Across 110th Street (1972)
This violent seventies film jump starts very quickly as 3 men out to make a quick score take down a money exchange between the Harlem mob and the local Italian Mafia. It turns into a bloodbath over a theft of 300K. Not only are cops Anthony Quinn and Yaphet Kotto looking for the killers/thieves but the Mafia has assigned Anthony Franciosa to handle it in their own customary way which involves anything from a savage beating to crucifying a member of the heist gang.
Quinn is an aging cop who has been forced to play second fiddle to rising star detective Yaphet Kotto and it doesn’t sit well with him. Kotto doesn’t like Quinn’s methods of questioning suspects and of course Quinn thinks Kotto is far to soft to get anywhere when results are needed. The film is sprinkled with familiar faces including everyone’s favorite colorful dresser Antonio Fargas from Starsky and Hutch fame as well as Ed Bernard who was a member of Angie Dickinson’s crew on Police Woman. This should come as no surprise as the director of the film Barry Shear would direct episodes of both 70’s cop shows. Quinn also landed a producing credit on the film which is 1 of only 6 throughout his illustrious career. Turning in a very intimidating performance is Anthony Franciosa who borders on the psychotic as he doles out plenty of punishment in order to set an example of what happens when stealing mob money. It’s Franciosa that brings the film it’s edgy appeal especially when his character appears threatening.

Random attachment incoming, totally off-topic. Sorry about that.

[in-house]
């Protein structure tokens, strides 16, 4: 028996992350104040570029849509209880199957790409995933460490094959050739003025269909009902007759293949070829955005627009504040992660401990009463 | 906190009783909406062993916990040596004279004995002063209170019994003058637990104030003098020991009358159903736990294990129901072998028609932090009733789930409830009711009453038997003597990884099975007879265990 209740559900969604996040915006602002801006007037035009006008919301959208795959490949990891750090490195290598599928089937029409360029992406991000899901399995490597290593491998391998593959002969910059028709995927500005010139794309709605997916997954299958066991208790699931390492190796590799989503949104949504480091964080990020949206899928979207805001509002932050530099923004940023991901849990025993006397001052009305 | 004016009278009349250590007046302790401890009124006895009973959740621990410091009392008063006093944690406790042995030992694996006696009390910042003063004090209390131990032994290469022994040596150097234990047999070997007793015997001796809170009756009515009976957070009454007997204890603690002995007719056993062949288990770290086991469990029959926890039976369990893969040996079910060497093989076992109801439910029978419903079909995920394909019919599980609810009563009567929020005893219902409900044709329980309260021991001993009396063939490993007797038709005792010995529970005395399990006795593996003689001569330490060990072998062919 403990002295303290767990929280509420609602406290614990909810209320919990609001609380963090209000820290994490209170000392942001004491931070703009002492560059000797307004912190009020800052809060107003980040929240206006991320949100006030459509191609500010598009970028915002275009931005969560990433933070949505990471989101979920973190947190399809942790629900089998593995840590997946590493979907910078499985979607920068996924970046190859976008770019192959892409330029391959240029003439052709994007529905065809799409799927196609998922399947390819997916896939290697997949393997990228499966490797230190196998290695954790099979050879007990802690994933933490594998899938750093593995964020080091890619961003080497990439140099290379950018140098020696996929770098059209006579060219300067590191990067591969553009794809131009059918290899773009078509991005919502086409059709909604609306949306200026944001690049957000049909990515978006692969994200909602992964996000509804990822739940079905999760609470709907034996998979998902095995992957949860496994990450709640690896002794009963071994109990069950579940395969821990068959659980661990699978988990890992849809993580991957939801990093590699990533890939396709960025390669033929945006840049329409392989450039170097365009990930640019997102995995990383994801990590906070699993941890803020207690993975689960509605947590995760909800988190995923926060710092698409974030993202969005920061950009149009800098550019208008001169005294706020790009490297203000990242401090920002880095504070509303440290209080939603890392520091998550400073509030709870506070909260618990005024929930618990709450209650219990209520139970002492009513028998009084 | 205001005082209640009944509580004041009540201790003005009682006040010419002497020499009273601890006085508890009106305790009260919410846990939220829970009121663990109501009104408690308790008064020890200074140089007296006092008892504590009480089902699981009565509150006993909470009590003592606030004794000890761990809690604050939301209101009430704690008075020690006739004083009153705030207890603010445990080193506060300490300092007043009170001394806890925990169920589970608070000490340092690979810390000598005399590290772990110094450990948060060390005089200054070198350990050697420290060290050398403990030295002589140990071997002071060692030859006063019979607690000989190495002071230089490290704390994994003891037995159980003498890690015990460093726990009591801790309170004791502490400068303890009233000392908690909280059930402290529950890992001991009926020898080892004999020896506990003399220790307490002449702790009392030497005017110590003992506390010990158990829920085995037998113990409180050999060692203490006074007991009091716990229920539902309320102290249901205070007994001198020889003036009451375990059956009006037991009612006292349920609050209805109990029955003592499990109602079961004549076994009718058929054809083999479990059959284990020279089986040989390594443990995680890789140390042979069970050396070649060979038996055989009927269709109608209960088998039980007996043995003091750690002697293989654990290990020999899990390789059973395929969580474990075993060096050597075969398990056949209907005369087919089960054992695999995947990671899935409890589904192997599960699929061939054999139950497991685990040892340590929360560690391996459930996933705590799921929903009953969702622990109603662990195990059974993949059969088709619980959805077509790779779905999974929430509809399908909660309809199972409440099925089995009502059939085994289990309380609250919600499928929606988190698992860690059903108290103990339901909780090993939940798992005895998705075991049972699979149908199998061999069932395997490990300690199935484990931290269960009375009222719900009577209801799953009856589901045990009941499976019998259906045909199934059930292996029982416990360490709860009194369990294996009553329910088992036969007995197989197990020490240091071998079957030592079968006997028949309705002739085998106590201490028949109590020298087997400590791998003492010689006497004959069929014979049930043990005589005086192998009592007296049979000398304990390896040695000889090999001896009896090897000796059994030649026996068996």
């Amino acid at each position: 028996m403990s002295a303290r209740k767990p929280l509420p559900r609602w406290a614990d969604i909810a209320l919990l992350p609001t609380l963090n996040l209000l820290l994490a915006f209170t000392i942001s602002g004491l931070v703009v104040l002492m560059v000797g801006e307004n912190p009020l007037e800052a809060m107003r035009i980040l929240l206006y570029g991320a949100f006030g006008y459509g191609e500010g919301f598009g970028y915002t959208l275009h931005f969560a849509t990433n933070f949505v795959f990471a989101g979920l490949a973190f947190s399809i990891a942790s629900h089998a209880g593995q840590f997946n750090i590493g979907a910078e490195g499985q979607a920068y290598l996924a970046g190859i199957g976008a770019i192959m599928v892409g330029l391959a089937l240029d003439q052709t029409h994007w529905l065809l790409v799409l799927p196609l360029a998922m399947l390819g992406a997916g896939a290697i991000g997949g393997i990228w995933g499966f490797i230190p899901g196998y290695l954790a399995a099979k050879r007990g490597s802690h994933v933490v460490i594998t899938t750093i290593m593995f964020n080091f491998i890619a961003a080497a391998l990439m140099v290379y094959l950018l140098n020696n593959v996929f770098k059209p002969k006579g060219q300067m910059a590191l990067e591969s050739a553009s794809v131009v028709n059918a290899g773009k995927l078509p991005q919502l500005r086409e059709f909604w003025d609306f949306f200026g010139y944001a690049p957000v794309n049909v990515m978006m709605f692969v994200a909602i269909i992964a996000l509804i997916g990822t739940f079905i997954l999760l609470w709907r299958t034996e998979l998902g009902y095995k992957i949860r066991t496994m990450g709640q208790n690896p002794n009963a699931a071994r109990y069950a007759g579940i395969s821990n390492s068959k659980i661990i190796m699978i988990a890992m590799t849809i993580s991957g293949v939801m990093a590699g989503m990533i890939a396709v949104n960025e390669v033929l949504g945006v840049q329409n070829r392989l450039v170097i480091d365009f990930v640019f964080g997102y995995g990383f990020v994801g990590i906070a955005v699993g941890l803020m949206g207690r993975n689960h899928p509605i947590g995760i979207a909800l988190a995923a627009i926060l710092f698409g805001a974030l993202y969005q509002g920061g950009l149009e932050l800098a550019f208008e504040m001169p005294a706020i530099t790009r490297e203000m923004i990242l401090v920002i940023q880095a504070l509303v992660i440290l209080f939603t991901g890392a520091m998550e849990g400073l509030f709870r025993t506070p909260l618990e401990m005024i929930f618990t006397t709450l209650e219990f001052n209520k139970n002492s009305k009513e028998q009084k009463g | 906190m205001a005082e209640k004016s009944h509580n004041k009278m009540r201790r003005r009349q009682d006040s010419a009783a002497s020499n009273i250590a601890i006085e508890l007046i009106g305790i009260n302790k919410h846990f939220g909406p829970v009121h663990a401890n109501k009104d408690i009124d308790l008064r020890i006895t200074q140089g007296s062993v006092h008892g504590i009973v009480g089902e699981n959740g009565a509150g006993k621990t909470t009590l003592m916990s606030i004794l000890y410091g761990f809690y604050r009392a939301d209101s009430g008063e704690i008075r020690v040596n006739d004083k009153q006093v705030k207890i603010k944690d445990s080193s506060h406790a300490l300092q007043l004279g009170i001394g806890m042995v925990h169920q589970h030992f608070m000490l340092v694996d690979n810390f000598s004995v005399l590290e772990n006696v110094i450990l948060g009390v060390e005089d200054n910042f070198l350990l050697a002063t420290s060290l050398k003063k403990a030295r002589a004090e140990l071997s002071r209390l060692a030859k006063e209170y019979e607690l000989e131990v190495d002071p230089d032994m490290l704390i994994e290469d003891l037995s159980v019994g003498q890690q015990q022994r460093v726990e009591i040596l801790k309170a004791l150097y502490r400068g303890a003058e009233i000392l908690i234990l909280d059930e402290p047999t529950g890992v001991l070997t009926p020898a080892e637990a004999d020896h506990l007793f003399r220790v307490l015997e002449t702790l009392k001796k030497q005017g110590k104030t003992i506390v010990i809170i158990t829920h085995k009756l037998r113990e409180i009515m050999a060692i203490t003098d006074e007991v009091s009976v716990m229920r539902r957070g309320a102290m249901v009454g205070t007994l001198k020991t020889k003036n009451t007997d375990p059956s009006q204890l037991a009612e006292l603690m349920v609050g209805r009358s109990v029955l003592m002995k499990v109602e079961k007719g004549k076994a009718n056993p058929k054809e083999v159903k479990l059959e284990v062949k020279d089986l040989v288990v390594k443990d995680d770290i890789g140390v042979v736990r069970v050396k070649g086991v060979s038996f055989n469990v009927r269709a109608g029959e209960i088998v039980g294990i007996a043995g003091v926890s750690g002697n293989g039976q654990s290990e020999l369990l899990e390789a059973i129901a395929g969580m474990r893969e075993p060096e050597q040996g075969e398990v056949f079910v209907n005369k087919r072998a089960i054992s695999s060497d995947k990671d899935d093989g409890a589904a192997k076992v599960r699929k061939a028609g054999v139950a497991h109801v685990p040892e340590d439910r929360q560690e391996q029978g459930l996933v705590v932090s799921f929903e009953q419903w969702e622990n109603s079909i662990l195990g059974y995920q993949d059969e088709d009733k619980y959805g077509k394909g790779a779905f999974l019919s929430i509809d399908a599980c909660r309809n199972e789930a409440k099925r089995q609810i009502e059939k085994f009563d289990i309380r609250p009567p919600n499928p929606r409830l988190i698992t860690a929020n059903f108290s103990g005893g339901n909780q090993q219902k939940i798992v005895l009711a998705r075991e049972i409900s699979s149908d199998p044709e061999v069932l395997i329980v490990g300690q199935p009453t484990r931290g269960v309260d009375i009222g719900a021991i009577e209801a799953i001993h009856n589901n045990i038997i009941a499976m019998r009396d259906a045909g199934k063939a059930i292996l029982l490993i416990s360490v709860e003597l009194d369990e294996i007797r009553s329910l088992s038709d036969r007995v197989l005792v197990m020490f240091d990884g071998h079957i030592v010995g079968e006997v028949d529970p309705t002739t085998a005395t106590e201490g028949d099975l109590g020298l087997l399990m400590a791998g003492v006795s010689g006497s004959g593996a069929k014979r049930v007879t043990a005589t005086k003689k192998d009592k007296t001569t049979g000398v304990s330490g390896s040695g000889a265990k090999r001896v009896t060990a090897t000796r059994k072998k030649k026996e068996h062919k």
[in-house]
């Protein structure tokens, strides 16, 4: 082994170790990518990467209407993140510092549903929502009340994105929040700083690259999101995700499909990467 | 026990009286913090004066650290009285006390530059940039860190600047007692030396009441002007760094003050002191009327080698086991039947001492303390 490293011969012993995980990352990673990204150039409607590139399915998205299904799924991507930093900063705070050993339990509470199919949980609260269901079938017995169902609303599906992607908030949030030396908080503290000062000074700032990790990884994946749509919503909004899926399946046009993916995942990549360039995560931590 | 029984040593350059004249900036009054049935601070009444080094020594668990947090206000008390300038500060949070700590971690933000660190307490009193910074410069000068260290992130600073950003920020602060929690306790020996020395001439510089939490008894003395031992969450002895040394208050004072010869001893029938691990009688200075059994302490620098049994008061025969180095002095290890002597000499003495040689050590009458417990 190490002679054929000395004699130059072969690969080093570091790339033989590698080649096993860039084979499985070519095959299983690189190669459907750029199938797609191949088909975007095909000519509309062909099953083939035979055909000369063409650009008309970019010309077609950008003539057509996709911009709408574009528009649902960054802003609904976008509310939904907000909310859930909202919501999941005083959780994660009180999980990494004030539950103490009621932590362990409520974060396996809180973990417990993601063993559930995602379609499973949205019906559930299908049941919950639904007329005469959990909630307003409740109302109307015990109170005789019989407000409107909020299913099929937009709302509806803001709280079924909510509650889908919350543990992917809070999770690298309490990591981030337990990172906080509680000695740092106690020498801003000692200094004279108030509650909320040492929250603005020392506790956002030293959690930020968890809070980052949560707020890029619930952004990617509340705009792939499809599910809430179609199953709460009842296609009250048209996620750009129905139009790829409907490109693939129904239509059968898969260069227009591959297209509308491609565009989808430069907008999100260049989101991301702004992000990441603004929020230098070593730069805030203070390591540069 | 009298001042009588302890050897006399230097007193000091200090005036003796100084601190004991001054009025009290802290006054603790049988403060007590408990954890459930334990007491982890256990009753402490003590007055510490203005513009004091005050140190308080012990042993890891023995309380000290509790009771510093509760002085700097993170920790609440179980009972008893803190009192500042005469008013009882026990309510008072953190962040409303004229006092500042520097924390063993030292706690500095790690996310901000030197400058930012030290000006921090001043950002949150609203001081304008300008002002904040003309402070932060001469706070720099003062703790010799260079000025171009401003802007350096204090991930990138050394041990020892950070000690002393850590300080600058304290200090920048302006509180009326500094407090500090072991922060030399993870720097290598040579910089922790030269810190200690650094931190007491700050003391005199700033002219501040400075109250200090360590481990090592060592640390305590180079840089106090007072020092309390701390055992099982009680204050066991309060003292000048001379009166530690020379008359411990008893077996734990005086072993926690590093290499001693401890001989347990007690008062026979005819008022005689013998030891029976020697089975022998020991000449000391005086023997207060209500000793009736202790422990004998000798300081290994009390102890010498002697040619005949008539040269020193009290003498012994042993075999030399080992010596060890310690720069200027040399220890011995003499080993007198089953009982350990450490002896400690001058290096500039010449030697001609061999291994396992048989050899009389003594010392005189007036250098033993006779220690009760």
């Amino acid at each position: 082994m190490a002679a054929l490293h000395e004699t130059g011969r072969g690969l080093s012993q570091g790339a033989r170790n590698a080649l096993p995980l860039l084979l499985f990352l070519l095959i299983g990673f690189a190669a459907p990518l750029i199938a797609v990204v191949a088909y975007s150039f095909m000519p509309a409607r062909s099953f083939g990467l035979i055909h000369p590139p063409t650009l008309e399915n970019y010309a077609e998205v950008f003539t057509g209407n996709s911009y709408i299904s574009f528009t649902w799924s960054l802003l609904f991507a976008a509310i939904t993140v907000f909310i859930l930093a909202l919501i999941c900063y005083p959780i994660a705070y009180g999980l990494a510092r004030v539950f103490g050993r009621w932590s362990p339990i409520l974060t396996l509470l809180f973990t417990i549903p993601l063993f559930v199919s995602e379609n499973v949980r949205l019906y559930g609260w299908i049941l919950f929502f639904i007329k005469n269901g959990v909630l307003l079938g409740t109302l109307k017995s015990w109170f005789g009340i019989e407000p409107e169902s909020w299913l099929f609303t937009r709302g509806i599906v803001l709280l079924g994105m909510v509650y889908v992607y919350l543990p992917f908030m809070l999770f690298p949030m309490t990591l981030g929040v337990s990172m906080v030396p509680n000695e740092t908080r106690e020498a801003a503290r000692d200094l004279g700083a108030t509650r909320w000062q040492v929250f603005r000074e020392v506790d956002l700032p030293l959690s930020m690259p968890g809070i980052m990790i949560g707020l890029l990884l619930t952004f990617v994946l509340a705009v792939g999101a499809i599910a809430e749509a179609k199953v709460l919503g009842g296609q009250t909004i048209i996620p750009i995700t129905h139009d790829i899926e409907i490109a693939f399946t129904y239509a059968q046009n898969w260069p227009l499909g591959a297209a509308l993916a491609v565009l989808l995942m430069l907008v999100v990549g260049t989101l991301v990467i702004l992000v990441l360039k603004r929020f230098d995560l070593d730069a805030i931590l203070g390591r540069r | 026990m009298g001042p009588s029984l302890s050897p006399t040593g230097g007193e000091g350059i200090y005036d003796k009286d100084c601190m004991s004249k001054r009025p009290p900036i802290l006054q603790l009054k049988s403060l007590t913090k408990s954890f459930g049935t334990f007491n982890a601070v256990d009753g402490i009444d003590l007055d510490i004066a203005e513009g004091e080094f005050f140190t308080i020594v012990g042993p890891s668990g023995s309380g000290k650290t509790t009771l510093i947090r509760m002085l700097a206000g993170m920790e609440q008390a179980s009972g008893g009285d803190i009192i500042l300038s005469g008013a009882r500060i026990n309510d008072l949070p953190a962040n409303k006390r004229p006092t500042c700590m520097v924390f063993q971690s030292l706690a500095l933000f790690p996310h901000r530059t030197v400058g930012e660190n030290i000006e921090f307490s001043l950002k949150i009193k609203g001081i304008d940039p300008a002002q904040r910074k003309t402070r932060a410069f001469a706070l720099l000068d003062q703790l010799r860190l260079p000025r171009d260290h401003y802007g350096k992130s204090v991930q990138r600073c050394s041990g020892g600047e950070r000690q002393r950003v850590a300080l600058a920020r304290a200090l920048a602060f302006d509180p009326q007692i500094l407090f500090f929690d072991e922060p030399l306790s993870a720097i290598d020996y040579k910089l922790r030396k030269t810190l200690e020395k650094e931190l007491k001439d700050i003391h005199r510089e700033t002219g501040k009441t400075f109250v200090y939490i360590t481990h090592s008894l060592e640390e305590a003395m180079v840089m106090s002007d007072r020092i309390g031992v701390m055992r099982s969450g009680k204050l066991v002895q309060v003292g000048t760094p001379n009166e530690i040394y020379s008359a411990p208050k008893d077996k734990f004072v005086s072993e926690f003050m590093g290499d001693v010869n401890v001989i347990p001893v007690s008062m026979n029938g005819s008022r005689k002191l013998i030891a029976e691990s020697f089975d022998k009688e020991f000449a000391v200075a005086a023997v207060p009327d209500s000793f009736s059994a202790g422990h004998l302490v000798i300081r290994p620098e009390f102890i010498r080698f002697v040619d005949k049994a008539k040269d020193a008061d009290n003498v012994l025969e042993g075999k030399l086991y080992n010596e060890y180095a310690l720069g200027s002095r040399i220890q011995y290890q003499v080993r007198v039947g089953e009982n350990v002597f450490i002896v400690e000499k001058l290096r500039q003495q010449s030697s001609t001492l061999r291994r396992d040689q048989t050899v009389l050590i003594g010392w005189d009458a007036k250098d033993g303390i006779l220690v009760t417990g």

The 1970’s offered us a wide range of violent cop films from The French Connection and Dirty Harry to Death Wish and the blaxploitation films such as Shaft and the films of Pam Grier. This one is a bit of a hybrid film between the two as we have Kotto present and the Harlem locations but we have also brought in a heavyweight in the acting profession with Anthony Quinn and a highly respected Franciosa as well. Making an early career appearance in the film as well is baby faced Burt Young. The title song showed up in Quentin Tarantino’s Jackie Brown which should come as no surprise if you have followed his output. Should you be a fan of those gritty films of the streets from the seventies or if like me all things with Anthony Quinn must be seen, check it out.